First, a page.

Day giggers vs. ‘real’ musicians: the false dichotomy


Sriram Gopal
Swing District


I very clearly remember the moment – it happened during my sophomore year of college – when I decided not to pursue music as a full-time career. I was a biochemistry major at the University of Maryland, but spent most of my spare time rehearsing with bands or in the practice rooms. One afternoon, after a jam session with some friends, I spent the rest of the day contemplating changing my major to music. By the time I went to bed that night, my decision was made, and I never revisited my choice: to have a more traditional 9-to-5 lifestyle while feeding my music habit during evenings and weekends.

I don’t regret that decision. But one can’t help contemplating the road not traveled, which has led me to thinking about the role of part-time musicians within the jazz community (to clarify: I consider musicians who teach during the day to be full-time, working players). The District has a rich artistic history, especially with respect to jazz, but so many of the musicians here are day giggers like me. To explore the issue further, I approached two friends who both are also in their 30s, and for whom I have the utmost respect as musicians. They come from similar backgrounds, having received a formal music education in college, but their professional lives differ greatly. In my interviews with them, I hoped to compare their experiences with mine while drawing out some broader themes about this intensely personal choice.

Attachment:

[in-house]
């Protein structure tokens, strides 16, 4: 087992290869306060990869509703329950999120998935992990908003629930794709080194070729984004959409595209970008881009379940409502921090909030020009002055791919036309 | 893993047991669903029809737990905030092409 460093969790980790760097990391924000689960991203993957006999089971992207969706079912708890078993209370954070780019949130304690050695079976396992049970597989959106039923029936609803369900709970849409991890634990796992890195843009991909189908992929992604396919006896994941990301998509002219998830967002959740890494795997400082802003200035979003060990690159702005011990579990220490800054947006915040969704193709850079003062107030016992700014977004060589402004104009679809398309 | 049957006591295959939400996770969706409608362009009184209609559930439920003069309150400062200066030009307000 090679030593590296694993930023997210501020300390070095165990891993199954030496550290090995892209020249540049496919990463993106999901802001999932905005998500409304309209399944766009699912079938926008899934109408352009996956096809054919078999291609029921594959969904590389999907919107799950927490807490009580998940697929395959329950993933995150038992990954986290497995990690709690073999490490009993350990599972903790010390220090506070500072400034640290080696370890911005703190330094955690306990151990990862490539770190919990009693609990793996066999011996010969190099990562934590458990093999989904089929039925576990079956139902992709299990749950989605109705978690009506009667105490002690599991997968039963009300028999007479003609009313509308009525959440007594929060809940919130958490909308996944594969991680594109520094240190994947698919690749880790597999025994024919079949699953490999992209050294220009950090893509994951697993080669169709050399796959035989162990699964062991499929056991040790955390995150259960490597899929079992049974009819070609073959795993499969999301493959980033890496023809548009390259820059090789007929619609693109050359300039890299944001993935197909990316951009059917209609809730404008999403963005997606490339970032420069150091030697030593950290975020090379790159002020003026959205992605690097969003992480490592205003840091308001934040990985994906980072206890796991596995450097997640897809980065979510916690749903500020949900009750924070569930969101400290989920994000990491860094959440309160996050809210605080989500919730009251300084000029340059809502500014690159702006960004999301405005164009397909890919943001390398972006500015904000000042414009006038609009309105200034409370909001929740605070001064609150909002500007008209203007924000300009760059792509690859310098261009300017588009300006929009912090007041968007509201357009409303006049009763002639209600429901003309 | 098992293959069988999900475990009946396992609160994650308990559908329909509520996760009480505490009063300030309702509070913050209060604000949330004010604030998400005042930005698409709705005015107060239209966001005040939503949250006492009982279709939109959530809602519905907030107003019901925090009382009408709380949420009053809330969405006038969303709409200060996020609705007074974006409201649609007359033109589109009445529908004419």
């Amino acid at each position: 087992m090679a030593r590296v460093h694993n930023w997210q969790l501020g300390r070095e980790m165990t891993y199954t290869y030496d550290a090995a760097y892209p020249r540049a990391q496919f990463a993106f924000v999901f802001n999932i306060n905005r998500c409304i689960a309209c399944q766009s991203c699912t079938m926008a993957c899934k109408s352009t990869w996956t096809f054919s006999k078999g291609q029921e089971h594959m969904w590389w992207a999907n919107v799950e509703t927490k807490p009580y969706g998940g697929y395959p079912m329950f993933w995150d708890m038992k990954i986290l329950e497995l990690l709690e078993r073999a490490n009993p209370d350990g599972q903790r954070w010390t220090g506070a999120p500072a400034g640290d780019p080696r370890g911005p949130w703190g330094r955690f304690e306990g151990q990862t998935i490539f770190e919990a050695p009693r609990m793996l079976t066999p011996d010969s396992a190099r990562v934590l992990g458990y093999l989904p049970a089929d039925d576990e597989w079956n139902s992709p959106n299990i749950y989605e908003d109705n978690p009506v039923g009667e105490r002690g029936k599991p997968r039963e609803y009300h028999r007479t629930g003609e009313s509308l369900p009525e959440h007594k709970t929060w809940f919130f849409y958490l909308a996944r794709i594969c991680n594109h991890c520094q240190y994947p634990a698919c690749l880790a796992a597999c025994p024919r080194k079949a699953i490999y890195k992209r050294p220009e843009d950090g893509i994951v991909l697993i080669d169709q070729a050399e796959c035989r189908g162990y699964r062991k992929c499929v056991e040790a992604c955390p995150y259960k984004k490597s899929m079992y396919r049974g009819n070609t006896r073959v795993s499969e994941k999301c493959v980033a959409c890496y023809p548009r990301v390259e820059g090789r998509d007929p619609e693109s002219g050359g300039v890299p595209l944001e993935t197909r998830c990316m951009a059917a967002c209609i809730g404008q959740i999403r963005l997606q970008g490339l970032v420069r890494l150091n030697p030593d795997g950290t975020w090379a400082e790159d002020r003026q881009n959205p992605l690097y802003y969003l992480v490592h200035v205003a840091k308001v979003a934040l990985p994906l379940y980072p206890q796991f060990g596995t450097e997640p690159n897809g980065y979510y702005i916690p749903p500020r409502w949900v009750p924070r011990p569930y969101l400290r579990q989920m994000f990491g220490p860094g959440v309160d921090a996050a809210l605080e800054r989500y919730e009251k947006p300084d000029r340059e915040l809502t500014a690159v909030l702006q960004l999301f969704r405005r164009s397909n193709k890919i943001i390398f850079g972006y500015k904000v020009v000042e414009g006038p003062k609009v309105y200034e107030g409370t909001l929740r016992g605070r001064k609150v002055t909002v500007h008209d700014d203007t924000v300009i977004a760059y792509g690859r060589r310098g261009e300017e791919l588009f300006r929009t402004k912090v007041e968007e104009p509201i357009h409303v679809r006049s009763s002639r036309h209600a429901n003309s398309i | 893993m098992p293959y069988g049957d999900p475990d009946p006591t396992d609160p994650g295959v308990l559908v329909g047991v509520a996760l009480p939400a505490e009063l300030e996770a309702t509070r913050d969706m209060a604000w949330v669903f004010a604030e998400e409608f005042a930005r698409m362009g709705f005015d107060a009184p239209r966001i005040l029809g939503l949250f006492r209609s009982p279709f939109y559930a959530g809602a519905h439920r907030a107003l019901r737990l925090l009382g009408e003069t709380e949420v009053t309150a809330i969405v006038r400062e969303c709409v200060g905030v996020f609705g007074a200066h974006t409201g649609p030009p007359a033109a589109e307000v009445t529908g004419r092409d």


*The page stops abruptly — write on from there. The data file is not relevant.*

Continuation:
Joe Herrera. Courtesy Timothy Forbes Photography

Joe Herrera is the archetypal working musician, wearing many hats – including those of trumpeter, producer and bandleader. The Arizona native has been in D.C. just shy of 10 years, and can be seen co-directing the Bohemian Caverns Jazz Orchestra, playing with the Funk Ark and as a sideman with a number of his colleagues. Bassist Matt Grason chose a very different path. After receiving a graduate degree from the Manhattan School of Music, he returned to the area and began gigging around town while building up a roster of students. After having music as his primary profession for 15 years, Grason decided to get a day job in the non-profit world. These days, his main musical venture is his band, House of Soul, which specializes in jazz-infused house music that replaces the standard DJ with a live band.